The blockbuster headline news out of this year's "State of the Valley" conference and detailed "Index" report was that the so-called "gender gap" in pay for men and women is bigger as they obtain advanced degrees.
That lingering question hung around well after the early February conference. Details are outlined in the report on median incomes (not average) available online at siliconvalleyindicators.org. But a nutshell version is that men with advanced graduate degrees have median annual incomes of $123,000 compared with about $73,000 for women with such degrees.
It's almost as bad for bachelor's degrees, with men receiving $90,000 compared with $54,000 for women, according to the Index.
On surface, such a gap might be expected to raise eyebrows, hackles, even anger. It's far higher than in other regions where median incomes are generally smaller anyway. And there is much yet to be learned about the causes and possible remedial steps to narrow the gap.
Yet the Index scrupulously avoids proposing "solutions," sticking to basic details of what's happening economically in the Valley which wraps around the South Bay and extends up the San Francisco Peninsula even unto The City itself.
Joint Venture President and CEO Russell Hancock repeatedly underscores the fact-based nature of the Index and conference. Yet he is willing to discuss the implications of the findings as an individual, which we did recently over a lunch in Palo Alto, where he resides.
First, he noted, the existence of a gender gap in pay is a longstanding, well-known fact. The news this year is the size and relation to advanced degrees.
"This is huge; this is really huge," he said of the size of the gap, which caught him and his consultants by surprise.
"I didn't see that coming," he said. The data "does not say that if you have a man and woman working side by side, that the man is making more. That's not what it says. It's saying 'across the region.'
"Everybody's first question is, 'What's going on here? Is there a conspiracy?' Maybe there is. Maybe there's a terrible conspiracy out there, but that's not what the data are saying. We have no basis to conclude that on the basis of the data.
"What we think is more plausible is that there are more things going on here, and that women are not electing to enter into the more highly paying sectors. And they probably have their reasons. One reason would be to enter and exit, the so-called 'mommy track.'
"Women are exiting for children, and when they want to enter back in they find that they can't enter at the same level, or they have to start over. Meanwhile, men have continuously climbed the ladder. So that's there. That's straightforward. We know that.
"A second factor is women aren't going into the same fields. And we do have data on that. Men are going into STEM (Science, Technology, Engineering, Math) and these other high-paying things. Women are going into other areas.
"There's always been a gender gap in the sciences, in computers, coders, and we've seen women going into areas that are not as managerial, are not as tech-heavy.
"Which leads to a third thing, which is cultural," where things get shaky in terms of hard data. "I'm not speaking from the standpoint of data. We would actually have to do studies. We would have to do surveys."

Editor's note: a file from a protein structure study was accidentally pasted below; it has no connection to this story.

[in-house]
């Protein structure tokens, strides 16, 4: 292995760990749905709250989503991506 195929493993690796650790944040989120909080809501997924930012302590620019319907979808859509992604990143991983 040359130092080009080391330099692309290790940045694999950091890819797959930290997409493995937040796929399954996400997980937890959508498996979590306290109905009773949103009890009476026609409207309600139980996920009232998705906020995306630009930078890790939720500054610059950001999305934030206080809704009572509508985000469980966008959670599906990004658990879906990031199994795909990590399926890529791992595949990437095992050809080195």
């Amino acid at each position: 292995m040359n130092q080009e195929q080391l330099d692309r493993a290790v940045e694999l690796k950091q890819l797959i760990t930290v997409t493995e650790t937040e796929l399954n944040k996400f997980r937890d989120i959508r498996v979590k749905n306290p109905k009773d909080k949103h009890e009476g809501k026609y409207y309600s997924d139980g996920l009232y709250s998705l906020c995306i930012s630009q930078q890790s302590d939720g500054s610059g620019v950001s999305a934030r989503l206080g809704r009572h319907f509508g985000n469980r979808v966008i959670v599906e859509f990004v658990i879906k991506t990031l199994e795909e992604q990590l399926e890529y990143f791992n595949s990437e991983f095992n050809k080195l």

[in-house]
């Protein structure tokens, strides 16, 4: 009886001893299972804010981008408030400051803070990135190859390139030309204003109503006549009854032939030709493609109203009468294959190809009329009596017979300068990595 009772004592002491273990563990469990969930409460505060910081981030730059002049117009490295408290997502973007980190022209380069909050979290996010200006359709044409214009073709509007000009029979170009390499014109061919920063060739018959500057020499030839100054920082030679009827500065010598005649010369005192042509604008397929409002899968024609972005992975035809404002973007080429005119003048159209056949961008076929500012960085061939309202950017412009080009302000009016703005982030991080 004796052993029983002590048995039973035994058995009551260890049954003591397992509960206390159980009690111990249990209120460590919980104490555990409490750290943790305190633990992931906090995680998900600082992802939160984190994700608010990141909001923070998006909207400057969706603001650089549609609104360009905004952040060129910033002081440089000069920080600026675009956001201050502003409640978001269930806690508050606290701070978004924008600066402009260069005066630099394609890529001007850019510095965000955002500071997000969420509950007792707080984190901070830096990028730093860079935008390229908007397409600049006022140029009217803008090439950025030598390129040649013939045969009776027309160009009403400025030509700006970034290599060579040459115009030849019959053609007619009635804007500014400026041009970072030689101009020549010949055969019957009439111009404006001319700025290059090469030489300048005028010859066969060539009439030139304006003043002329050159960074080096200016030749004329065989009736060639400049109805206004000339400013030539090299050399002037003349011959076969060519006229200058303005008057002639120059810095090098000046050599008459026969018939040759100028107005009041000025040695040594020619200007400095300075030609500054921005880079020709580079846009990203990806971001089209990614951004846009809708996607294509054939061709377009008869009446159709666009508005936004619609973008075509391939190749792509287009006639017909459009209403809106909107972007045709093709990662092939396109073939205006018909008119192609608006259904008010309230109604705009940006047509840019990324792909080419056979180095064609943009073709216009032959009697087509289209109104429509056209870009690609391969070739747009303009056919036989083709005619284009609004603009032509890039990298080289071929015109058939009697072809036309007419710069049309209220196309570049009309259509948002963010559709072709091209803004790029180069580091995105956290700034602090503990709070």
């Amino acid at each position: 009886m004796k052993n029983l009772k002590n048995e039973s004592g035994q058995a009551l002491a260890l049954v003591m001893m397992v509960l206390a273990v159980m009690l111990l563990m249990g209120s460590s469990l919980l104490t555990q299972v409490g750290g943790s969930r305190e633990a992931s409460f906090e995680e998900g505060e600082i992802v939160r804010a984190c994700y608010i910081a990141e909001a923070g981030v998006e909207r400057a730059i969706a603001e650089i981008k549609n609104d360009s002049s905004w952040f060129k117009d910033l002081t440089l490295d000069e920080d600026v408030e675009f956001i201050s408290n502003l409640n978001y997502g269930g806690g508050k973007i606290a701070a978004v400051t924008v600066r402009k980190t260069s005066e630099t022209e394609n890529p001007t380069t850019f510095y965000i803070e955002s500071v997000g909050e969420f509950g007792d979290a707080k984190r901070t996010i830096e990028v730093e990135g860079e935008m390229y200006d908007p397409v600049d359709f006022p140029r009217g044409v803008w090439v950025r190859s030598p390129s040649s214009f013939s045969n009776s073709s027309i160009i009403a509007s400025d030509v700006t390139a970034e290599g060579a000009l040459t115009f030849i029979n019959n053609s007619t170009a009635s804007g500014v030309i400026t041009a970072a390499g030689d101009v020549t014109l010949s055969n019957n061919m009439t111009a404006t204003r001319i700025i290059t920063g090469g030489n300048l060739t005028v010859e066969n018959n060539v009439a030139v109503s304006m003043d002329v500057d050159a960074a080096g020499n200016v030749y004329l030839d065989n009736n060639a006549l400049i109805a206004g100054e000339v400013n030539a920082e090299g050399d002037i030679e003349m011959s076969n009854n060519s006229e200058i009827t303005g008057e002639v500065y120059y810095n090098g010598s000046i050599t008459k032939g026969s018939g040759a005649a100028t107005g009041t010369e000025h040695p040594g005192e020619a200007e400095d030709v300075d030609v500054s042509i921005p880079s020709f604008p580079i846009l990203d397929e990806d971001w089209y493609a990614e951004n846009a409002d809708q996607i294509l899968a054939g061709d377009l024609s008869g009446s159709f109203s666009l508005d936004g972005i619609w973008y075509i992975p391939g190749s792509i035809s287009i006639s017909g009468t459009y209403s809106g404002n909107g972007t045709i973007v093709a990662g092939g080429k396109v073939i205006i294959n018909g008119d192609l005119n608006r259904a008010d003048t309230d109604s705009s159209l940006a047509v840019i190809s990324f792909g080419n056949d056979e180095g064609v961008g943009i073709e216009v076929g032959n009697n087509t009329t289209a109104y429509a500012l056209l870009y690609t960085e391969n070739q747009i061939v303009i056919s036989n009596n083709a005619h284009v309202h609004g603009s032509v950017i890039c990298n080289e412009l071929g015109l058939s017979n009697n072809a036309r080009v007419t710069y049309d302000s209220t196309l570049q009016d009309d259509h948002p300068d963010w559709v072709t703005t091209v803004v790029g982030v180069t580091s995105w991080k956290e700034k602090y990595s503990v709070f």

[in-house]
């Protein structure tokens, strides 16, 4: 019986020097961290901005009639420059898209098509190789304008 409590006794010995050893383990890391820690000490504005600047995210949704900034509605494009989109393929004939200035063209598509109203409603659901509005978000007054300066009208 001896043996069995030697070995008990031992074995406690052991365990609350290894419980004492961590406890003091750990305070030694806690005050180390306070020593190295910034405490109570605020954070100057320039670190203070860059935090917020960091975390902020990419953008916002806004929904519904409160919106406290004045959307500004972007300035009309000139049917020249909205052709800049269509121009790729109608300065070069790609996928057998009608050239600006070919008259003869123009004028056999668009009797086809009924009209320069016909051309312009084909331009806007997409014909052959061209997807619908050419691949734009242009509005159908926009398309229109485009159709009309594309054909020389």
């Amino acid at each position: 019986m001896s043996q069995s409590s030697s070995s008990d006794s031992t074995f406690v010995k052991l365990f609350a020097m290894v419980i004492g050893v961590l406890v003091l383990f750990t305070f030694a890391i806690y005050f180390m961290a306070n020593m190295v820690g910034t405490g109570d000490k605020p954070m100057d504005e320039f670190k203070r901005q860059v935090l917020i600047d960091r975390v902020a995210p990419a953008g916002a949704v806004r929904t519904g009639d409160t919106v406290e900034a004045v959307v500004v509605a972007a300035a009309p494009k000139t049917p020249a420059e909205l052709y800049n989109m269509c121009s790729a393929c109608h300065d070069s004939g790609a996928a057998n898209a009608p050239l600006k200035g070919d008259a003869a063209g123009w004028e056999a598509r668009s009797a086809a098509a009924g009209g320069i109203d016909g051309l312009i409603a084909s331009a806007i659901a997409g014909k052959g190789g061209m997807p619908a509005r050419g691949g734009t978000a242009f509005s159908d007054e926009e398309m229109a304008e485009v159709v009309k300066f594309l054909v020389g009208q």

But those who study culture and gender observe that traits that are perceived in men as strong and decisive are interpreted as something else in women executives and managers, and women tend to avoid those tracks, also called a "pipeline" to higher-level positions.
"People are working on the pipeline. A lot of people will say we have a pipeline issue. We need to channel more women into higher-paying fields. They need to be going into science and math. They need to be going into business school and take the manager track."
Yet that's a generations-long process, as long, perhaps, as raising children.
"What you can't overcome is biology. If women are family minded. ... Yet even there society is evolving. The nature of work is changing. You really can work from home. You really do juggle."
One factor is part-time work, which many women see as an answer to balancing one's life, Hancock noted. And therein "lies the conspiracy," as such jobs often lack benefits that are reported as income, and because "part-time often means working full time for half-pay."
To make the gap worse, "There are talent wars at the high end. That's what we are generating in Silicon Valley: We are generating high-end jobs. We used to generate middle jobs, lots of mid-range professional jobs: guys who worked at Lockheed, lived in tract houses in Sunnyvale and mowed their own lawns, right?
"Now we have an economy that's not creating those jobs. It's just creating jobs for entrepreneurs and VCs, finance people and scientists, coders, architects, all of that. And these are all starting six-figures and going up and getting into bidding wars because there is less talent, and it's men filling those jobs.
"And we're also skewed at the low end. Those wages have been stagnant," for men and women.
"The 'conspiracy' I think is powerful market forces. You have two things happening. One is that companies aren't creating jobs locally. They're creating jobs globally for very sensible reasons, and you can't overcome those forces. It just makes perfect sense, fiduciary and otherwise.
"A second thing is we've eliminated so many jobs. Technology really has displaced most support positions. ... This is the unsupported economy."
This echoes decades later with Kurt Vonnegut's "Player Piano" vision of a high-tech world where computers have displaced skilled machinists making perfect bolts, leaving the machinists to fill potholes. Only today those are high-tech bolts.
Former Weekly Editor Jay Thorwaldson can be emailed at firstname.lastname@example.org. He also writes periodic blogs at PaloAltoOnline.com.